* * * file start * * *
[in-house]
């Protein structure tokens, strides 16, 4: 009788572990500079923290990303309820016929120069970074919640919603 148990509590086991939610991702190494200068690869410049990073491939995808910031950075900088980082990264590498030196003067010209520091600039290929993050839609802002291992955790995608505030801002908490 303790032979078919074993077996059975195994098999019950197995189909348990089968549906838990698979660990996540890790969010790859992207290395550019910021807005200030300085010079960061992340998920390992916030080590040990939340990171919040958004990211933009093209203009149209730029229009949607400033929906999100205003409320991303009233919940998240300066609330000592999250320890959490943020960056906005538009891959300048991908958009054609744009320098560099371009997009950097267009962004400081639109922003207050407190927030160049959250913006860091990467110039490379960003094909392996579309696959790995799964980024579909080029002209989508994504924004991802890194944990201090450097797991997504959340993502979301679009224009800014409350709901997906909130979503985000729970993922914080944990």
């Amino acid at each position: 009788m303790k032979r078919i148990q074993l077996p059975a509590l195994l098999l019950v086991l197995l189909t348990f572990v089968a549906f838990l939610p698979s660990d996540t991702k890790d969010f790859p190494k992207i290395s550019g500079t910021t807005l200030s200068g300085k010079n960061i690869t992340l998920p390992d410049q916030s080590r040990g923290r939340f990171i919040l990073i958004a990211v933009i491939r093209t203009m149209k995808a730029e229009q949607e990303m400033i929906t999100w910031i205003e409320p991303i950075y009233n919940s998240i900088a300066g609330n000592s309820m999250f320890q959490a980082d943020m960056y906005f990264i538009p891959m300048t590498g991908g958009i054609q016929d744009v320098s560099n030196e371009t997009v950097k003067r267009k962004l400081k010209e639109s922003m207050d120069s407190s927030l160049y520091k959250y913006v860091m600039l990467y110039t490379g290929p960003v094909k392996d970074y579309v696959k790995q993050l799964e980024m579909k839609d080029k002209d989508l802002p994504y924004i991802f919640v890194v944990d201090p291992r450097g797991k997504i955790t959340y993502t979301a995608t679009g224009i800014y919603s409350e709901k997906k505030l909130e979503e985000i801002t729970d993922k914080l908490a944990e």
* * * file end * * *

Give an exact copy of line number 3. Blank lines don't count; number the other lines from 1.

């Amino acid at each position: 009788m303790k032979r078919i148990q074993l077996p059975a509590l195994l098999l019950v086991l197995l189909t348990f572990v089968a549906f838990l939610p698979s660990d996540t991702k890790d969010f790859p190494k992207i290395s550019g500079t910021t807005l200030s200068g300085k010079n960061i690869t992340l998920p390992d410049q916030s080590r040990g923290r939340f990171i919040l990073i958004a990211v933009i491939r093209t203009m149209k995808a730029e229009q949607e990303m400033i929906t999100w910031i205003e409320p991303i950075y009233n919940s998240i900088a300066g609330n000592s309820m999250f320890q959490a980082d943020m960056y906005f990264i538009p891959m300048t590498g991908g958009i054609q016929d744009v320098s560099n030196e371009t997009v950097k003067r267009k962004l400081k010209e639109s922003m207050d120069s407190s927030l160049y520091k959250y913006v860091m600039l990467y110039t490379g290929p960003v094909k392996d970074y579309v696959k790995q993050l799964e980024m579909k839609d080029k002209d989508l802002p994504y924004i991802f919640v890194v944990d201090p291992r450097g797991k997504i955790t959340y993502t979301a995608t679009g224009i800014y919603s409350e709901k997906k505030l909130e979503e985000i801002t729970d993922k914080l908490a944990e």